Closed Form for  ∫10arctanh xtan(π2 x) dx~\int_0^1\frac{\text{arctanh }x}{\tan\left(\frac\pi2~x\right)}~dx

Does  10arctanh xtan(π2 x) dx  0.4883854771179872995286585433480  possess a closed form expression ?


This recent post, in conjunction with my age-old interest in Gudermannian functions, have inspired me to ask this question. The reason I suspect that such a closed form might possibly exist is because the integration interval is “meaningful” for both functions used in the integrand. However, none of the various approaches that I can think of seem to be of any help. Perhaps I’m missing something ?

Answer

Here is an approach.

We give a preliminary result.


A series of squares of logarithms


Let us consider the poly-Hurwitz zeta function initially defined by the series
ζ(s,ta,b):=+n=11(n+a)s(n+b)t,a>1,b>1,(s+t)>1.
The function ζ(,a,b) extends to a meromorphic function on C2 with only singularities on the set {(s,t)C2,(s+t)=1}. It clearly generalizes the classic Hurwitz zeta function initially defined by the series
ζ(s,a):=+n=01(n+a)s,a>0,s>1.

We have the following new result.

Theorem. Let a,b be complex numbers such that a>1 and b>1.

Then
+n=1log2(n+an+b)=ζ

where \log (z) denotes the principal value of the logarithm defined for all z \neq 0 by

\log (z) = \ln |z|+i \arg z, \quad -\pi<\arg z\leq \pi,

\displaystyle \zeta(\cdot,a) and \displaystyle \zeta(\cdot,\cdot \mid a,b) denoting the Hurwitz zeta function and the poly-Hurwitz zeta function respectively and where \zeta’’(0, a)=\partial_{s}^2\left.\zeta(s,a)\right|_{s=0},\qquad \zeta^{1,1}(0,0\mid a,b)=\partial_{st}^2\left.\zeta(s,t\mid a,b)\right|_{(s,t)=(0,0)}.

Proof.
On the one hand, one has

\begin{align}
&\partial_a \left(\zeta''(0,a+1)+\zeta''(0,b+1)-2\zeta^{1,1}(0,0\mid a,b)\right)\\\\
&= \left.\partial_s^2 \left(\partial_a \zeta(s,a+1)\right)\right|_{s=0}-2\left.\partial_{st}^2 \left(\partial_a \zeta(s,t\mid a,b)\right)\right|_{(s,t)=(0,0)}\\\\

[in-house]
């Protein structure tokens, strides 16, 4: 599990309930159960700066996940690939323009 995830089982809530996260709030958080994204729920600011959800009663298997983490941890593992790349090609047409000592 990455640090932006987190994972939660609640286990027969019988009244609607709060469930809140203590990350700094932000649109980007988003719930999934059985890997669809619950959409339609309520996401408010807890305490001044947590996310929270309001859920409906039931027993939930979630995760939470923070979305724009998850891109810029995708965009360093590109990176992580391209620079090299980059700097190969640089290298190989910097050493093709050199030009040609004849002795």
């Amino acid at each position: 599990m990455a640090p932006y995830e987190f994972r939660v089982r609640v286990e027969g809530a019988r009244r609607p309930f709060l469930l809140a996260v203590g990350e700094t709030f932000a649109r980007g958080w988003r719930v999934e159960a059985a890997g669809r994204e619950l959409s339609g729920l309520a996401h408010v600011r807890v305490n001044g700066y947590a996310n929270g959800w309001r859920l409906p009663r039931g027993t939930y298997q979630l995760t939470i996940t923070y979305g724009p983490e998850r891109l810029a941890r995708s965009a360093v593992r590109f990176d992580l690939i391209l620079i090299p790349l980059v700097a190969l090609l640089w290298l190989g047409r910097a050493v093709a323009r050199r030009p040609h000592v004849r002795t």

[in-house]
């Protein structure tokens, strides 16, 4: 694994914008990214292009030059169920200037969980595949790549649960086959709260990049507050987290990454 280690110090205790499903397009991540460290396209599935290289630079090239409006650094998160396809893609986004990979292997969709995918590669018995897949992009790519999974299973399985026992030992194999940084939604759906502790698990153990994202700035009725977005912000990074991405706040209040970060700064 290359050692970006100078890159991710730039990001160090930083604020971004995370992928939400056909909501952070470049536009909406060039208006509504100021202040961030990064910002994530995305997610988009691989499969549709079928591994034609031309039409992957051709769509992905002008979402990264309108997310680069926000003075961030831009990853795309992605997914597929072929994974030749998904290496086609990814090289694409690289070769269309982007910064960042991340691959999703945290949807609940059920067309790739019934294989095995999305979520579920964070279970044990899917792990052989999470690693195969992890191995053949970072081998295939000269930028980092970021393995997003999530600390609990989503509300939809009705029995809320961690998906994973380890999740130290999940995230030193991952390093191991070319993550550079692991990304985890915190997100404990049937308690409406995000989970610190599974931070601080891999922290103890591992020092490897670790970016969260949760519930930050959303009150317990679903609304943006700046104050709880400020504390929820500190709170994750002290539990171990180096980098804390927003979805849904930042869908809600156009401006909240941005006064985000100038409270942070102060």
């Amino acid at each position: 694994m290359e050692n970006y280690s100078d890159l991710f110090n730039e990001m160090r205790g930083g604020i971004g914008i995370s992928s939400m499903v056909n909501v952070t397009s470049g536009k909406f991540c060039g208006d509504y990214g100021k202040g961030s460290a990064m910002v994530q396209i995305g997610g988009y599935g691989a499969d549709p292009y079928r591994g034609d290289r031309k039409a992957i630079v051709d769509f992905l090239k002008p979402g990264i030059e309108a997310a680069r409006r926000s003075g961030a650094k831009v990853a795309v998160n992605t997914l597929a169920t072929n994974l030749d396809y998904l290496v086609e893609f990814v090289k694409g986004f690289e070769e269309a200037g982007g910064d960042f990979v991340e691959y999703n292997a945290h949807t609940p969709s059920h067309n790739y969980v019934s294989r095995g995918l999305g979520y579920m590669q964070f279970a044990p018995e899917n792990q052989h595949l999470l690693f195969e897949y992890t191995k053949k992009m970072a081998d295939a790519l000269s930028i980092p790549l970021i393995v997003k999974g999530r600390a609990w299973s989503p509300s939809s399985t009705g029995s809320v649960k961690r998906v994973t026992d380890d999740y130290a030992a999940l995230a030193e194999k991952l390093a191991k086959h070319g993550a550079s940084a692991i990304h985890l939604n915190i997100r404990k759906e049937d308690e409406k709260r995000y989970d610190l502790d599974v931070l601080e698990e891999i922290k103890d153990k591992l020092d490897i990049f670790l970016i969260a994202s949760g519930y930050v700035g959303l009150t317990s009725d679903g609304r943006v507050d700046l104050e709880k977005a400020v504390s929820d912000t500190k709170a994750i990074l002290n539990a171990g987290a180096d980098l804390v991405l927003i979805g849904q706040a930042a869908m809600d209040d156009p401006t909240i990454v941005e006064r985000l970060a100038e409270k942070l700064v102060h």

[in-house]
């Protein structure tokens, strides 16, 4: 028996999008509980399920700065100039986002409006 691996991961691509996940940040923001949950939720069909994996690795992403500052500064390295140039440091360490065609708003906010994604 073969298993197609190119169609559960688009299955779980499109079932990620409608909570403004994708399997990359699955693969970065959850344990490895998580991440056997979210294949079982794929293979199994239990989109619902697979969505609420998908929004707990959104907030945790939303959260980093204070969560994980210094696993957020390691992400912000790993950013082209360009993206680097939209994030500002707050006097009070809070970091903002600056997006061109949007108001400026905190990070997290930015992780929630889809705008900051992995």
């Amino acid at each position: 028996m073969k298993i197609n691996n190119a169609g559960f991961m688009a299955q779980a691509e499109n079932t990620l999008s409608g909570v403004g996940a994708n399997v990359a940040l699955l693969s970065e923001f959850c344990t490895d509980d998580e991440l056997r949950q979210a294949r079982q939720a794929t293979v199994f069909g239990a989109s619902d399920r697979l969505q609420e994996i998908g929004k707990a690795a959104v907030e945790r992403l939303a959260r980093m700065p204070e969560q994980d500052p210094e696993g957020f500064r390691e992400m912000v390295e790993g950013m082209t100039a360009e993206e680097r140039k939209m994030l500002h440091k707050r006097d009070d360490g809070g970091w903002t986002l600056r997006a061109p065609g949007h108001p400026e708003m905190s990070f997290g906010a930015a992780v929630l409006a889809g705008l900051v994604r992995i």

&= \left.\partial_s^2 \left(-s\zeta(s+1,a+1)\right)\right|_{s=0}-2\left.\partial_{st}^2 \left(-s\zeta(s+1,t\mid a,b)\right)\right|_{(s,t)=(0,0)}\\\\
&= -\left.\left(2\zeta'(s+1,a+1)+s\zeta''(s+1,a+1)\right)\right|_{s=0}+2\left.\partial_s \!\left(s\zeta^{0,1}(s+1,t\mid a,b)\right)\right|_{(s,t)=(0,0)}\\\\
&=2\gamma_1(a+1)-2\gamma_1(b,a),
\end{align}
using Theorem 1 here.

On the other hand, one has


\begin{align}
\partial_a\! \left(\sum_{n=1}^{+\infty}\log^2\!\left(\! \frac{n+a}{n+b}\!\right)\right)
\!= 2\sum_{n=1}^{+\infty} \frac{\log (n+a)-\log (n+b)}{n+a}
=2\gamma_1(a+1)-2\gamma_1(b,a),
\end{align}

using Theorem 2 here.

Observing that

\zeta(s,t\mid 0,0)=\zeta(s+t), \quad \zeta(s,1)=\zeta(s),
where \zeta(\cdot) is the Riemann zeta function, then

\zeta’’(0,1)-\zeta^{1,1}(0,0\mid 0,0)=0
and both sides of (3) vanish at a=b=0.

Thus (3) holds true. \qquad \qquad \qquad \qquad \qquad \qquad \qquad \qquad \qquad \qquad \qquad \qquad \qquad \qquad \qquad \qquad \qquad \qquad \qquad \Box


Lucian's integral


We prove that Lucian's integral is related to the preceding family of logarithmic series.

Proposition 1. We have

\begin{align}
\int_0^1 \frac{\text{arctanh}\: x}{\tan \left( \frac{\pi}2x\right)}\:{\rm d}x=\frac\pi4-\frac1{2\pi}\sum_{n=1}^{+\infty}\log^2\!\left(\! \frac{2n-1 }{ 2n+1}\!\right).\tag{4}
\end{align}

Proof. Let us proceed on Jack D'Aurizio's route which starts by using the standard expansion

\frac1{\tan \left( \frac{\pi}2x\right)}=\frac{2}{\pi x}-\frac{1}{\pi}\sum_{n=0}^{\infty}\frac{\zeta(2n+2)}{2^{2n}}x^{2n+1},\quad 0<x<1,\tag{5}
then integrating termwise using

\begin{align}
&\int_{0}^{1}x^{2n+1}\:\text{arctanh} \:x \:{\rm d}x\\
&=\frac1{2(n+1)(2n+1)}+\frac{\ln2}{2(n+1)}+\frac1{4(n+1)}\left(\gamma+\psi \left(n+\frac12 \right) \right)\tag{6}
\end{align}

to get

\begin{align}
\int_0^1 \frac{\text{arctanh}\: x}{\tan \left( \frac{\pi}2x\right)}\:{\rm d}x &=\frac{\pi }{4}+\frac{2}{\pi }(1-\ln 2)\ln\left(\frac{\pi }{2}\right)\\\\&-\frac{1}{\pi }\sum_{n=0}^{\infty}\frac{\zeta(2n+2)}{(2n+1)2^{2n}}-\frac{1}{\pi }\sum_{n=0}^{\infty}\frac{\zeta(2n+2)\left(\psi\left(n+\frac12\right)+\gamma\right)}{(n+1)2^{2n+2}}. \tag7
\end{align}

We are left with two non trivial series to evaluate.

We prove that each series may be evaluated using the poly-Stieltjes constants.

One may write

\require{cancel}
\begin{align}
\sum_{n=0}^{\infty}\frac{\zeta(2n+2)}{(2n+1)2^{2n}}&=\sum_{n=0}^{\infty}\sum_{k=1}^{\infty}\frac1{k^{2n+2}}\frac1{(2n+1)2^{2n}}\\